This may also present a problem. Every 'spiritual' healer thinks they're good and every esoteric fayre is full of people flogging their wares as the real true thing. Some of my 'contact's' around me are a bunch of loonies who punt their healing abilities no-end but cannot even find their own way through their messy lives (But they're still lovely people OK OK? :D )

Many governments world-wide are making plans to register this kind of healer (albeit it being on 'lower' scale than that of a qualified doctor, therapist etc). For example at this moment it is supposed to be currently illegal for even a priest to counsel anyone here as they may not be 'sufficiently qualified' to do so. What makes a good therapist? Why would someone choose to go see a 'holistic counsellor' as opposed to a qualified psycho-analyst? Cost? Attitude? Listening ability? I feel it to be far deeper than meets the eye. I even know of some qualified psychologists who are using tarot in conjunction with their more mainstream healing leanings but I'd still personally rather go to a spiritual healer than I would a GP.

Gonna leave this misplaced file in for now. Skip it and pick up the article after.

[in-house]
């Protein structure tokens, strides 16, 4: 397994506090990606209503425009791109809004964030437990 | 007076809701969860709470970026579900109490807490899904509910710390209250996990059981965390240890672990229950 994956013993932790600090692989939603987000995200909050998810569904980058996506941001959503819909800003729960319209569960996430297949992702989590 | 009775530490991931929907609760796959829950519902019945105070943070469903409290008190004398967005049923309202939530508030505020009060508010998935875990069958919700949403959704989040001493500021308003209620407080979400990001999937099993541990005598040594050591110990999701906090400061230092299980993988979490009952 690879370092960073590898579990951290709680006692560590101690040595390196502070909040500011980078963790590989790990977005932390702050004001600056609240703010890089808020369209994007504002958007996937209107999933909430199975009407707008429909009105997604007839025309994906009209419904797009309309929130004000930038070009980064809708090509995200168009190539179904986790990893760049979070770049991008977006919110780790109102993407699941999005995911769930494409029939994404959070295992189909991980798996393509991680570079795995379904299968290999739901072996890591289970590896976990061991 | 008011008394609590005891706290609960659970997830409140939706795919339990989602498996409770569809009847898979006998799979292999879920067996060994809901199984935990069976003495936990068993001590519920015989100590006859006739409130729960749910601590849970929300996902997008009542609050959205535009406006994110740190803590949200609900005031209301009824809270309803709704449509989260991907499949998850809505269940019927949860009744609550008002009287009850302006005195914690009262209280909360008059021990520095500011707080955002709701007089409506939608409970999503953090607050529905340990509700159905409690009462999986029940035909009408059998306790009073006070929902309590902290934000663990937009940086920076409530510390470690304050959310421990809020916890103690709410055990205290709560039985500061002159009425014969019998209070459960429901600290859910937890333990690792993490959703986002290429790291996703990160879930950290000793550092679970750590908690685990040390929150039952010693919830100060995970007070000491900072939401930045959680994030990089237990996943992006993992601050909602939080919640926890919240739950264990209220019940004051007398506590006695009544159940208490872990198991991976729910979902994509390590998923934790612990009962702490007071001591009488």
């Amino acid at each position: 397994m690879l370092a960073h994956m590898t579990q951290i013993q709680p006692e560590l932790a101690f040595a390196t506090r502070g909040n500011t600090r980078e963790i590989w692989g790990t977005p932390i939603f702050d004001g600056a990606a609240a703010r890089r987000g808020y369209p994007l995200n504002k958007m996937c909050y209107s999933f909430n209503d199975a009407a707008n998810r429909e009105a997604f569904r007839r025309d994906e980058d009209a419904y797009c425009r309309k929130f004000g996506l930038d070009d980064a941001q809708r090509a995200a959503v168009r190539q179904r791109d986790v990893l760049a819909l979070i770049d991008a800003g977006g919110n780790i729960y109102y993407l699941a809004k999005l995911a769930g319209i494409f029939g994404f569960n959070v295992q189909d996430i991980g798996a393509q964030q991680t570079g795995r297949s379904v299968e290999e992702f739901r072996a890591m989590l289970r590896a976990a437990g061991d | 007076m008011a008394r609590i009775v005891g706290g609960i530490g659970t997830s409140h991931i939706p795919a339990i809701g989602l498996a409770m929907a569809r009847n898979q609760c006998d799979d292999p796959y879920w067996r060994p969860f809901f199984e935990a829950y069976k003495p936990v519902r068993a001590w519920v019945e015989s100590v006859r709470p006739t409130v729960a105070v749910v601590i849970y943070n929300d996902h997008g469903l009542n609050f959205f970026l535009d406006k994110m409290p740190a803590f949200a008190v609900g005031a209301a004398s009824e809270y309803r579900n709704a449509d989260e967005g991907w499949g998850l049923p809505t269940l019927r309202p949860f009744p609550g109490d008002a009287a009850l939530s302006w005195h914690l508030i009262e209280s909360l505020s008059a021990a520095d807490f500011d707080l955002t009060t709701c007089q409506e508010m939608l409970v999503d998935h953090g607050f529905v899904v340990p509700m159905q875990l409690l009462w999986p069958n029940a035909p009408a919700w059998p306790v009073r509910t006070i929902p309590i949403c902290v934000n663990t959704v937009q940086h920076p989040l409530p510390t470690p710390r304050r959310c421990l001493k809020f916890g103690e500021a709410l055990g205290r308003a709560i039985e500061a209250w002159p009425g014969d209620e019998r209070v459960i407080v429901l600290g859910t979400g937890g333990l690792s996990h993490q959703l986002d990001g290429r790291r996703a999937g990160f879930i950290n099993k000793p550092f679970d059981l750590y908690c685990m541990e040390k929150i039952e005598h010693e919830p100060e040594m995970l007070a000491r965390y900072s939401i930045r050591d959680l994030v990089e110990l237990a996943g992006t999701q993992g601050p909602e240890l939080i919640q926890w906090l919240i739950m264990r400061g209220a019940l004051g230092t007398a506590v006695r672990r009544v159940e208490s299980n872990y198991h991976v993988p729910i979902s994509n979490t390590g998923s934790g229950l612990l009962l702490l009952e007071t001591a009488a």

Perhaps having been force-fed the disgusting chemical Ritalin as a youngster (which only made me more suicidal at the time) I'd rather choose a more kinder route nowadays? However, we've covered this topic before in many ways methinks. Maybe one needs to decide what it is that one needs to 'recover' from and then try and deal with it in appropriate ways. When one understands the problem, one can then make a real attempt at fixing it.